‘Rouge landlords’ are not common, and the truth is that the vast majority of landlords are reputable, and most of the time there are no disagreements about the return of a tenant’s deposit. But disputes over deposits and tenancy agreements do happen, and in 2006 The Housing Act (Scotland) came into force, enshrining in law the statutory requirements for tenancy deposit protection in Scotland. This was further bolstered by the Tenancy Deposits Schemes (Scotland) Regulations in 2011. As a result, it is mandatory for all landlords to register with their local authority in order to transfer tenant’s deposits to an approved tenancy deposit scheme, and to not hold the money themselves.
The Act and Regulations give much more details about the ins and outs of how this operates, and indeed you can find more information on it at the SafeDeposits Scotland website.
SafeDeposits Scotland was created in 2012 and has since become Scotland’s leading tenancy deposit scheme, holding around 60% of the country’s deposits under their protection. Where SafeDeposits Scotland differs, and you’ve no doubt guessed at this point, is that they are a social enterprise – any surplus that SafeDeposits Scotland generates is gift aided to their relation charity, the SafeDeposits Scotland Trust.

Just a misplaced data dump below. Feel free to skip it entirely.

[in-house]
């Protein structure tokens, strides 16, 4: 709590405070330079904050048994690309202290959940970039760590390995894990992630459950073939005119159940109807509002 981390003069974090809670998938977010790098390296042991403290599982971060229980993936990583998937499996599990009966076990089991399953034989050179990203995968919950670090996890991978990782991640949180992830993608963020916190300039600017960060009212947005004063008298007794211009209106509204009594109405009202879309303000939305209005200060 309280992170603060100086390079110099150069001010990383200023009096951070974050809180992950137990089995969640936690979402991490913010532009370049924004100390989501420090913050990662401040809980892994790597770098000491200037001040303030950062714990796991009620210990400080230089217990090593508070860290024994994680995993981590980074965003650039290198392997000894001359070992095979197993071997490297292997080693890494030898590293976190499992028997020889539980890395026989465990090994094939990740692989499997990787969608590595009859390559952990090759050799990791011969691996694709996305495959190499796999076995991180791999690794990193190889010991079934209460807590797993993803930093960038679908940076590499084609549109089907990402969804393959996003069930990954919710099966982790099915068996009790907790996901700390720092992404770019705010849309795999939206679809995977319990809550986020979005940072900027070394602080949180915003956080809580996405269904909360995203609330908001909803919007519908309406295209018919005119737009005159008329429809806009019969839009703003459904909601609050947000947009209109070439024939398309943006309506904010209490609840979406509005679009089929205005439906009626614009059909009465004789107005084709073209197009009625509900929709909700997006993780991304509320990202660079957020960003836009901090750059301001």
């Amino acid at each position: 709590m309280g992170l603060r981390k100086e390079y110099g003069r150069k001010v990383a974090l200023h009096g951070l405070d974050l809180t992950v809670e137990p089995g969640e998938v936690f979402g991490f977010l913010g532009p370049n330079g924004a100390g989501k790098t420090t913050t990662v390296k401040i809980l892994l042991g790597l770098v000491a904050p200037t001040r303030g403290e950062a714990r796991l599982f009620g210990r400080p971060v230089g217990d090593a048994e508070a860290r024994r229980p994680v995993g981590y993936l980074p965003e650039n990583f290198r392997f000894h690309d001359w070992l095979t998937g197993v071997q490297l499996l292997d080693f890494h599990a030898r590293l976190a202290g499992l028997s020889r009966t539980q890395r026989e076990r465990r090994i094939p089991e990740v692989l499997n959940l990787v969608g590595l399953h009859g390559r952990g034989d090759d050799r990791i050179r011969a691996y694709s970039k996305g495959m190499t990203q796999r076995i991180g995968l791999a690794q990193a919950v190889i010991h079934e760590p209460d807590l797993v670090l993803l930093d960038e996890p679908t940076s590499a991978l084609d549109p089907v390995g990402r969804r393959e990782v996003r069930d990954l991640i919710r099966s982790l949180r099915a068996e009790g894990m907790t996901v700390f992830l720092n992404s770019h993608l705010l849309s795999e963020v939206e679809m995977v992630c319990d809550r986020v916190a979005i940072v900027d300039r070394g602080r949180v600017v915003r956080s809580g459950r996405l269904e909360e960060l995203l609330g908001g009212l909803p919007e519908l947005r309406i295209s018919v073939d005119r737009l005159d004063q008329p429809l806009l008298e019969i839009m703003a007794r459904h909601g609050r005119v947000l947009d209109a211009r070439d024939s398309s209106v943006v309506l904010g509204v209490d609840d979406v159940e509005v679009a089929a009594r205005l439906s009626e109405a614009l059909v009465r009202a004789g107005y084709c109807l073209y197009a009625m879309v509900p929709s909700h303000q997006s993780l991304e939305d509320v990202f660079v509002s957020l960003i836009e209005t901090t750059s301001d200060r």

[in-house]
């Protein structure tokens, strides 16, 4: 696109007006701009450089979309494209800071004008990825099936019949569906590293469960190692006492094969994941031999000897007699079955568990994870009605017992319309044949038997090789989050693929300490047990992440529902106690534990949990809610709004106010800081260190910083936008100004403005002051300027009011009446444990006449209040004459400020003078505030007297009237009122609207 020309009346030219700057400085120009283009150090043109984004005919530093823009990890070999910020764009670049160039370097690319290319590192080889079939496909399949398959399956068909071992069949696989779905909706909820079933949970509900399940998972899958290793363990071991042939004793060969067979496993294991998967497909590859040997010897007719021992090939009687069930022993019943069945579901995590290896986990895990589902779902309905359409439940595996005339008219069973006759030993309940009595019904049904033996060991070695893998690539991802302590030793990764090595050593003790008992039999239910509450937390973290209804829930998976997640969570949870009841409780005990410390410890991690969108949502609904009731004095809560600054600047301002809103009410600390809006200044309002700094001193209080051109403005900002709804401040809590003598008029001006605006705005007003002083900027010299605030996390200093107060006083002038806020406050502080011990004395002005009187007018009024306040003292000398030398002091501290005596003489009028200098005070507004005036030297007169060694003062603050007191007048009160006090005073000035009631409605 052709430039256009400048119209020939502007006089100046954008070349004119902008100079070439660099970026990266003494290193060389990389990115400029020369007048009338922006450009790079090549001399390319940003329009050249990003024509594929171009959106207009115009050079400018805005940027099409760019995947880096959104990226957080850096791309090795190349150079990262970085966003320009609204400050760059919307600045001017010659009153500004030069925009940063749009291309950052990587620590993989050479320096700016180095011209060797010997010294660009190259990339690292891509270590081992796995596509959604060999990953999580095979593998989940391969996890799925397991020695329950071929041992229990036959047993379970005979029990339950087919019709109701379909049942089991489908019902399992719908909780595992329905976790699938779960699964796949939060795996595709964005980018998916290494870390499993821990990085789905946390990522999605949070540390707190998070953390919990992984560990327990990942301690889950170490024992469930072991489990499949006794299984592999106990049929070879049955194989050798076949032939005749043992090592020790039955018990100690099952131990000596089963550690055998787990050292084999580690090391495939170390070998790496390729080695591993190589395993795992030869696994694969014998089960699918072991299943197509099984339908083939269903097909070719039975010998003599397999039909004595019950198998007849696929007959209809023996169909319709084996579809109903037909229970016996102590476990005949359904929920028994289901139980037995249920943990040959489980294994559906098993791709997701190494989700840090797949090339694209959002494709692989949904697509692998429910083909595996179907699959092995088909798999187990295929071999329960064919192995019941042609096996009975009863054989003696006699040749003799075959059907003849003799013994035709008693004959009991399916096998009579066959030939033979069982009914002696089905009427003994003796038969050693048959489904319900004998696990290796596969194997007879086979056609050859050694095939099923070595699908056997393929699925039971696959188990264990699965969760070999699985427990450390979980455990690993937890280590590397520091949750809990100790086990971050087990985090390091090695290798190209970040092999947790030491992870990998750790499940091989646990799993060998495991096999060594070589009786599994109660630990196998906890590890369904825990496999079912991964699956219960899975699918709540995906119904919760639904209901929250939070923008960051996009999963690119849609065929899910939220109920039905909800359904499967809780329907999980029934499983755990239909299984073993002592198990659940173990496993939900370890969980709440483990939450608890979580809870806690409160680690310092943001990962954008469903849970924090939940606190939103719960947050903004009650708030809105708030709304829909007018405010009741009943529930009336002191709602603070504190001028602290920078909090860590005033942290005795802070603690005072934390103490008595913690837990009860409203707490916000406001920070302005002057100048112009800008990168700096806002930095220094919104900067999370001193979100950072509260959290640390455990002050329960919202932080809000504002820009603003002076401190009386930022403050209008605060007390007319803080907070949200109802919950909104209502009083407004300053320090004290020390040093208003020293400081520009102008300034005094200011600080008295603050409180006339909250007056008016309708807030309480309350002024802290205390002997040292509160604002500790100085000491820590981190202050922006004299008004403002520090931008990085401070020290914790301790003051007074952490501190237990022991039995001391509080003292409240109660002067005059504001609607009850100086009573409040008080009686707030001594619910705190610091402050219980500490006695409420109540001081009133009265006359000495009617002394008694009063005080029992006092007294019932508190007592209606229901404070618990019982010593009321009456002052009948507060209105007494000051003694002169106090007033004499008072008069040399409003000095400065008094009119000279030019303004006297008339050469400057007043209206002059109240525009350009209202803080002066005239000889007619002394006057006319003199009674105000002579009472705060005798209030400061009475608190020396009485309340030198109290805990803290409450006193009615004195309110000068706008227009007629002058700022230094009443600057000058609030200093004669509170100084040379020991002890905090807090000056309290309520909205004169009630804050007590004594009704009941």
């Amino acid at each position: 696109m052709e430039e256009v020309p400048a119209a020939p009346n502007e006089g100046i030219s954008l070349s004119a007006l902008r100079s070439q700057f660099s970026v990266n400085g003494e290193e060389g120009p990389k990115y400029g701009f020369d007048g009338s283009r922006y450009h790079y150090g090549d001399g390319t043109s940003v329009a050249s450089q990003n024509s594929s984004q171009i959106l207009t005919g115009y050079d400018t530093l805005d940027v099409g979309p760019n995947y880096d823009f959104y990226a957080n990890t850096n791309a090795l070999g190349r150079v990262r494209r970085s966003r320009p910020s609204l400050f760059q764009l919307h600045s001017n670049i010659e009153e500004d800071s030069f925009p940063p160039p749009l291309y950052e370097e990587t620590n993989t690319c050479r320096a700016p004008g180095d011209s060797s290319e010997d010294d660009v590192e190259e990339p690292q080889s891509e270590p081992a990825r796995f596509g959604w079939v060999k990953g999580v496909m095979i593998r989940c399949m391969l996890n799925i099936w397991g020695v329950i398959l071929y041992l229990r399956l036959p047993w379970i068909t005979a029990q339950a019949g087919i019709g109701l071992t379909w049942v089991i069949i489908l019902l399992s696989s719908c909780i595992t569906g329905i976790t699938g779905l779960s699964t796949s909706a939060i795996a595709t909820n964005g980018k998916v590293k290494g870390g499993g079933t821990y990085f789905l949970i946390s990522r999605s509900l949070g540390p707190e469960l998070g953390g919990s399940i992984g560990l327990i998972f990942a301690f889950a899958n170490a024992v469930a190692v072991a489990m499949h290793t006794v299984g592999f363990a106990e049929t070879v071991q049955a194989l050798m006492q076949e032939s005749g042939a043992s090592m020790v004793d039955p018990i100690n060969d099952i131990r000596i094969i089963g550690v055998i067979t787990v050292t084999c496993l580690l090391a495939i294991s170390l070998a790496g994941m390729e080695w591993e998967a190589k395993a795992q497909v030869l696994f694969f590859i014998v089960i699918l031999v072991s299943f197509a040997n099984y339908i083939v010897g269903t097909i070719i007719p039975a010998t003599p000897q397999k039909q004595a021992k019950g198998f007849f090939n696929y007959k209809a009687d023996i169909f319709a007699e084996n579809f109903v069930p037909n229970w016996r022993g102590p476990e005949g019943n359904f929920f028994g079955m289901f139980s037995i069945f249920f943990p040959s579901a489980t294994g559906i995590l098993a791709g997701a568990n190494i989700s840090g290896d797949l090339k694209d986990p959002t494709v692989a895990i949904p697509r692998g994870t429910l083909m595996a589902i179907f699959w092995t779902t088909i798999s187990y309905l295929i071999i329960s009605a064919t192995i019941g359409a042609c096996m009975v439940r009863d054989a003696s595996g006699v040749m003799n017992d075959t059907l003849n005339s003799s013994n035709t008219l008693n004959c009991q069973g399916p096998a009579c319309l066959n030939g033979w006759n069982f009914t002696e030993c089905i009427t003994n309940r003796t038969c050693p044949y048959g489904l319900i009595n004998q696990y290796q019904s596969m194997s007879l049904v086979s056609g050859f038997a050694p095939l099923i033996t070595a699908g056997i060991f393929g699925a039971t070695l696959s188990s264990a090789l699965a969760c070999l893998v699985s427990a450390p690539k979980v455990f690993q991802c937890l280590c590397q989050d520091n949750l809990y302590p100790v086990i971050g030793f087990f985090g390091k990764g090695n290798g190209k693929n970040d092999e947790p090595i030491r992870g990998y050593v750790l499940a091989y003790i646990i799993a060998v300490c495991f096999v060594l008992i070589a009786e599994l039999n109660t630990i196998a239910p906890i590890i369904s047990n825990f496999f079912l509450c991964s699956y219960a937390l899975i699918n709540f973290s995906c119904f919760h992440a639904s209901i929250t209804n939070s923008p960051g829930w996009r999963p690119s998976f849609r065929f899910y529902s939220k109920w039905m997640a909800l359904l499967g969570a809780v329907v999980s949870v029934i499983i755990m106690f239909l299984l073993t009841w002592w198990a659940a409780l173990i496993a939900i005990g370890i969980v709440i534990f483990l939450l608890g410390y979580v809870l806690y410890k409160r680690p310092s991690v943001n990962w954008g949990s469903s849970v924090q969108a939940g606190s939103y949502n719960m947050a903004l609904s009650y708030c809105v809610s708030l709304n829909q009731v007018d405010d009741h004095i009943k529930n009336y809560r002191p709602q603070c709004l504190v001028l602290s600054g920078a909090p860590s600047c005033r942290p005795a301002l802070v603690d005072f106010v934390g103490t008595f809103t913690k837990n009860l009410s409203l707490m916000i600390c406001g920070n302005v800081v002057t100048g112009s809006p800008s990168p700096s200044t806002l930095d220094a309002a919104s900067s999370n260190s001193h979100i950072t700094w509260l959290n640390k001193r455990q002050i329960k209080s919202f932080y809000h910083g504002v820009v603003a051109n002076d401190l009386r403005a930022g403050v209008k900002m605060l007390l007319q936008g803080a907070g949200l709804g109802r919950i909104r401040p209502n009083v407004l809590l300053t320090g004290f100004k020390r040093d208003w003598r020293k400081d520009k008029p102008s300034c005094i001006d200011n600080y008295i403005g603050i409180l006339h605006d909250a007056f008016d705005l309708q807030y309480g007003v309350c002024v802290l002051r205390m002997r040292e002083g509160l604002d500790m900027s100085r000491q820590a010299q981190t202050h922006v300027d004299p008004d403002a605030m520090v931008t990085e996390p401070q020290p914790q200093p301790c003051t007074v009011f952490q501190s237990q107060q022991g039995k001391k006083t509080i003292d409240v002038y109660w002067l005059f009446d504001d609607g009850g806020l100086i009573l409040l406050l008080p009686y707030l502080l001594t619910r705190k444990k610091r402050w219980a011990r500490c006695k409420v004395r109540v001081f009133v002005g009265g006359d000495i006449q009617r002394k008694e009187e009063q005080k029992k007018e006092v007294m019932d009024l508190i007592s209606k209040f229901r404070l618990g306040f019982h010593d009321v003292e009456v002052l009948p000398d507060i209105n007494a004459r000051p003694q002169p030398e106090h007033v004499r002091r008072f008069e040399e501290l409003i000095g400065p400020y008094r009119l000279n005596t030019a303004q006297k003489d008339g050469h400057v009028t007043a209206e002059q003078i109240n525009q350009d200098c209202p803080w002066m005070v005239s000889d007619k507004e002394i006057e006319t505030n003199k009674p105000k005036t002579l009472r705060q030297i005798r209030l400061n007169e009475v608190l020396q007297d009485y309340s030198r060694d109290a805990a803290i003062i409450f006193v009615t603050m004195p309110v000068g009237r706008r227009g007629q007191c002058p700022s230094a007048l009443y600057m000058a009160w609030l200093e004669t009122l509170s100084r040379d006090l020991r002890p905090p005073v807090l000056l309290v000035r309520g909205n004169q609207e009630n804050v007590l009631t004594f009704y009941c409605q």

The Trust is dedicated to improving Scotland’s private rented sector for the benefit of those that live and work in it, facilitating education, training and best practices for landlords, letting agents and tenants.
Jennifer has been in charge at SafeDeposits Scotland since 2013, and has been responsible for securing 60% of Scotland’s deposit market. Indeed, since coming on board she has brought the organisation into profit, increasing turnover to £1.5m in 2015.
We talk about this and much more in this podcast. I hope you enjoy the interview.